After releasing their debut album Against The Flow in 1989, the group were invited by the Nation of Islam to play in Detroit, USA before returning home to Aotearoa to open for the political rap group Public Enemy in 1990.

During this period, the group faced challenges from mainstream media who were coming to terms with rap music as a political tool, with false accusations of causing a ‘racial punch-up’ and blocking Pākehā students from attending their shows.

Throughout all this, Upper Hutt Posse remained committed to equality for tangata whenua in Aotearoa. Their 1995 album Movement In Demand was released on their own label Kia Kaha, with strong political messages and educational blurbs about the Māori leaders pictured on the CD cover.

In 1996 Hapeta decided to further commit to learning Te Reo Māori and enrolled at Te Wānanga o Raukawa, the first modern wānanga/Māori university in Ōtaki. A solo album entirely in Te Reo under the name Te Kupu (with an english language counterpart) followed, influencing future Upper Hutt Posse releases.

The 2000 album Mā Te Wā, 2005 album Legacy, and 2010 album Tohe all heavily feature Te Reo Taketake, as well as a remix project called Te Reo Māori Remixes that revisited and reconstructed 10 Upper Hutt Posse tracks with Māori language vocals and received an award for ‘Best Mana Māori Album’ at the New Zealand Music Awards in 2003.

In 2011, Upper Hutt Posse released Declaration of Resistance that once again pushed their sound to evolve, solidifying their legacy as one of the country’s most thought-provoking groups and a commmitted outlet for social justice and equality in Aotearoa.

Recorded Music CEO Damian Vaughan applaudes Upper Hutt Posse for their revolutionary sound and commitment to championing the rights of Māori for the last three decades.

“Upper Hutt Posse were so uniquely different when they debuted ‘E Tū’ and were – and remain – trailblazers for hip hop in Aotearoa. They are an inspiration for young musicians and also to all New Zealanders to keep fighting for what they believe in.”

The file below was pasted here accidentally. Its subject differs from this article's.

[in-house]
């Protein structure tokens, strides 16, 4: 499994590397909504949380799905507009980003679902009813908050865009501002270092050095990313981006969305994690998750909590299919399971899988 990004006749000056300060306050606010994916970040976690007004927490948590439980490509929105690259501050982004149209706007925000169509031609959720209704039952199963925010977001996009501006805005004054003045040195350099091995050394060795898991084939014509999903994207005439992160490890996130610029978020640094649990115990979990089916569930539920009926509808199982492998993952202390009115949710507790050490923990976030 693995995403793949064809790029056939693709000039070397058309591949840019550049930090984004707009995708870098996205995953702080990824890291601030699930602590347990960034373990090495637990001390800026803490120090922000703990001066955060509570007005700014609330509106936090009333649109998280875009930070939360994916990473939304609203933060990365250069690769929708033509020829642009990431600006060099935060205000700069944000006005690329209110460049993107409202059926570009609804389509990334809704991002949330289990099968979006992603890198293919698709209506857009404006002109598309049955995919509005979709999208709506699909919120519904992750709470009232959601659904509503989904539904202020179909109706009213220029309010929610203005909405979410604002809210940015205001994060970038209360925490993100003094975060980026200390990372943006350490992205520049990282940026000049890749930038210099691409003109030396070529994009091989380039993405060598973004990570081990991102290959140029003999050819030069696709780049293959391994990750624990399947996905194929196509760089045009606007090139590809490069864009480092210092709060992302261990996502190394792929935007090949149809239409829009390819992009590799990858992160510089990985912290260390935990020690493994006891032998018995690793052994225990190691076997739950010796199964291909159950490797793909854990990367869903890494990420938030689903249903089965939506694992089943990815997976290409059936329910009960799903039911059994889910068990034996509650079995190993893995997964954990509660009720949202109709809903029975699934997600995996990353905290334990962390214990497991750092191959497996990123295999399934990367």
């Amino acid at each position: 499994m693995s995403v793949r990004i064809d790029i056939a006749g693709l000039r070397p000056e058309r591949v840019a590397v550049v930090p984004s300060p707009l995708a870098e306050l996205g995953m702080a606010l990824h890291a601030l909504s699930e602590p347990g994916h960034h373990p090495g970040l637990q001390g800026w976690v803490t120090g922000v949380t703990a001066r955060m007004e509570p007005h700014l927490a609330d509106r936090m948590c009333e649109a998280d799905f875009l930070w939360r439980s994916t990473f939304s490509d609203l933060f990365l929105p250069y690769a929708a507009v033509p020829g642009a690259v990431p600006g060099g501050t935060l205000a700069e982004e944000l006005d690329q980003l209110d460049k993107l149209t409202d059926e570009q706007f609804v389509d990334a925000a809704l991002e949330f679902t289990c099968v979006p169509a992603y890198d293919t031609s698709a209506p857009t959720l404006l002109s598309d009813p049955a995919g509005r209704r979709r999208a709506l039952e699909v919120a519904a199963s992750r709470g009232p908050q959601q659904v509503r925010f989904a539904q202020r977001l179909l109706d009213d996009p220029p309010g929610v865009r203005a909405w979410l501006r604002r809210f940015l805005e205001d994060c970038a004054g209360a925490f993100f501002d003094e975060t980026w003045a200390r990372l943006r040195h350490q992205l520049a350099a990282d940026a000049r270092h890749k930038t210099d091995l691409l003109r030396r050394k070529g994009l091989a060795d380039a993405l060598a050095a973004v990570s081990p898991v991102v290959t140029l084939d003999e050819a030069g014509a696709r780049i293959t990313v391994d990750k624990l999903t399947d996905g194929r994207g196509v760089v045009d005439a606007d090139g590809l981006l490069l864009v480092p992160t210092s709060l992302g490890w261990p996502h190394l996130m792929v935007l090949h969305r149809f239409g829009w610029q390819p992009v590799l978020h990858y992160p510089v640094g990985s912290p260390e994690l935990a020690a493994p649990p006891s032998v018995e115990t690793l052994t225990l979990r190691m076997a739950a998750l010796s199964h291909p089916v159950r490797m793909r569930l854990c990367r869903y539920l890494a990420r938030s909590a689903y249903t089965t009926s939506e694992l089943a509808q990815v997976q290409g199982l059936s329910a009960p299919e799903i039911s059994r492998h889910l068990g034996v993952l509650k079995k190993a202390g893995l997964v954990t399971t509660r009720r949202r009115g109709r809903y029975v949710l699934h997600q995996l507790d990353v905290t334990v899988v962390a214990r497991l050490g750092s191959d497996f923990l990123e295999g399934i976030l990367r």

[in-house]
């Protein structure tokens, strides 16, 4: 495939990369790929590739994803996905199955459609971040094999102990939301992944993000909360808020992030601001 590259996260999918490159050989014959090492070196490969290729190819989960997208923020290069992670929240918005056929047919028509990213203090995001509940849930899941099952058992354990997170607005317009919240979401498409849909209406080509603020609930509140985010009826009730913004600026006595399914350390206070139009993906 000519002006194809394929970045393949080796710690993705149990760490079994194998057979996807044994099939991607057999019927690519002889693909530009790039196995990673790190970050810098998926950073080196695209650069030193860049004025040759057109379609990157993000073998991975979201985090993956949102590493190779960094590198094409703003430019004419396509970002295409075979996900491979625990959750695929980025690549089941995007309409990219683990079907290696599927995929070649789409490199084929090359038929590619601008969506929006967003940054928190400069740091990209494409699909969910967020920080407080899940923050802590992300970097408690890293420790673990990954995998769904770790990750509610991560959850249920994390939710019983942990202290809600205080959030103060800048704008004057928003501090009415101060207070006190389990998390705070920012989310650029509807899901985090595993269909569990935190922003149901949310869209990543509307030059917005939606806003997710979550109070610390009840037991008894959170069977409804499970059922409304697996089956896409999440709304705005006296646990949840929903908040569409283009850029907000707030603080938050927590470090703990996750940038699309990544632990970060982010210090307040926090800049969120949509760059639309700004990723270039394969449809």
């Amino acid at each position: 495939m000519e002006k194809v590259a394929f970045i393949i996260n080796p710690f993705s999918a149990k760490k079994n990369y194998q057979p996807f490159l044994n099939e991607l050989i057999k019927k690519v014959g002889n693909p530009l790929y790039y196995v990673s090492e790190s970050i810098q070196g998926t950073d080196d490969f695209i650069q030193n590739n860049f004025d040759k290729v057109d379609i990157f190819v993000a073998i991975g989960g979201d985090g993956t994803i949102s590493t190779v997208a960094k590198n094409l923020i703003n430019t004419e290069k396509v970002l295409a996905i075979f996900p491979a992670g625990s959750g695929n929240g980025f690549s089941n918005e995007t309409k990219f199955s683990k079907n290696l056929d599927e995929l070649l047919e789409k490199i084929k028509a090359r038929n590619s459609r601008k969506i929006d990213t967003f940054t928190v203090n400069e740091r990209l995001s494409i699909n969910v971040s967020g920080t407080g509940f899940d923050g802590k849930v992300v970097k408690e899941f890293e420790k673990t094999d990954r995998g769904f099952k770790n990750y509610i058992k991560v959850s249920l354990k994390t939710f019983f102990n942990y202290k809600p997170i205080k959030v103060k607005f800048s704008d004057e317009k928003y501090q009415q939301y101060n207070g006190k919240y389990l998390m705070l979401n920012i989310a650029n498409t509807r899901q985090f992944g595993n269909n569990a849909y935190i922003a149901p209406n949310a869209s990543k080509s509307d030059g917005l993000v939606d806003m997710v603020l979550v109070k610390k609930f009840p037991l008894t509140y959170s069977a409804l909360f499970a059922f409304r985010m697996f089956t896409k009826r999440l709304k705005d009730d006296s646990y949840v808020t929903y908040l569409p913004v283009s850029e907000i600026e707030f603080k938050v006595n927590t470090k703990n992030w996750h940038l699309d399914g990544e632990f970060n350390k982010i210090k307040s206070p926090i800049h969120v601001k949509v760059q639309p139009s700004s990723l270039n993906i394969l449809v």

Celebrated on the night with a tribute performance by Che Fu and The Kratez, eighteen members of Upper Hutt Posse and their legacy will be acknowledged at the 2018 Vodafone New Zealand Music Awards on 15 November.

Looking forward, Upper Hutt Posse will continue creating music that challenges the status quo, and champions the human rights of the oppressed in Aotearoa and around the world.

October 11, 2018 /

Five Tui up for grabs at the VNZMA Artisan Awards

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The third annual Artisan Awards will be celebrated this year at Massey University’s School of Music and Creative Media Production in Wellington, recognising the creative talents behind the scenes of the top New Zealand records of 2018.

Five Tui awards will be presented at the Artisan Awards, including Massey University Best Producer, Best Engineer, Best Album Cover and NZ On Air Best Music Video as well as the presentation of the inaugural Music Teacher of the Year.

Recorded Music New Zealand CEO Damian Vaughan says: “We are thrilled to bring the Artisan Awards to Wellington and shine a light on the incredibly talented people bringing world-class quality to Aotearoa’s music industry. This is the third iteration of the Artisan Awards, and every year the calibre of the finalists continues to impress!”

The Massey University Best Producer finalists for 2018 are Simon Gooding, Tom Larkin and Hammerhead for their joint efforts on by Alien Weaponry, Estère for her work on her own double album My Design, On Others Lives, and Neil and Liam Finn for their production on Out Of Silence by Neil Finn.

Impressively, Simon Gooding has two nods for Best Engineer. He’s been recognised alongside Tom Larkin, Scott Seabright and Samuel Sproull for his efforts on by Alien Weaponry, as well as the work he did with Jordan Stone on Neil Finn’s Out Of Silence. Chris Chetland is a finalist for Best Engineer for the second year in a row after working on Rangatira by REI.

Always a hotly contested category, NZ On Air Best Music Video sees three outstanding finalists this year.

Chris Graham worked with Louis Baker on the stylistic music video for his 2018 single ‘Black Crow’, and Shae Sterling crafted the video for ‘Bloodlines’ by The Adults featuring powerful performances from Estère & JessB. The last finalist spot goes to Marlon Williams for the work on his own track ‘Vampire Again’.

This year’s finalists for Best Album Cover include Barny Bewick for his work on Seven by Cairo Knife Fight, Jaime Robertson and Matthias Heiderich for their collaboration on In Spaces EP by Sola Rosa, and Tami Neilson, Ashley Church, Xoe Hall and Jules Koblun for their group efforts on the album cover for Tami’s Sassafrass.

This standalone event specifically acknowledges those who capture, craft and enrich the artists’ musical works into final recordings, as well as the talented visual artists translating the musicians’ visions into album artworks and music videos.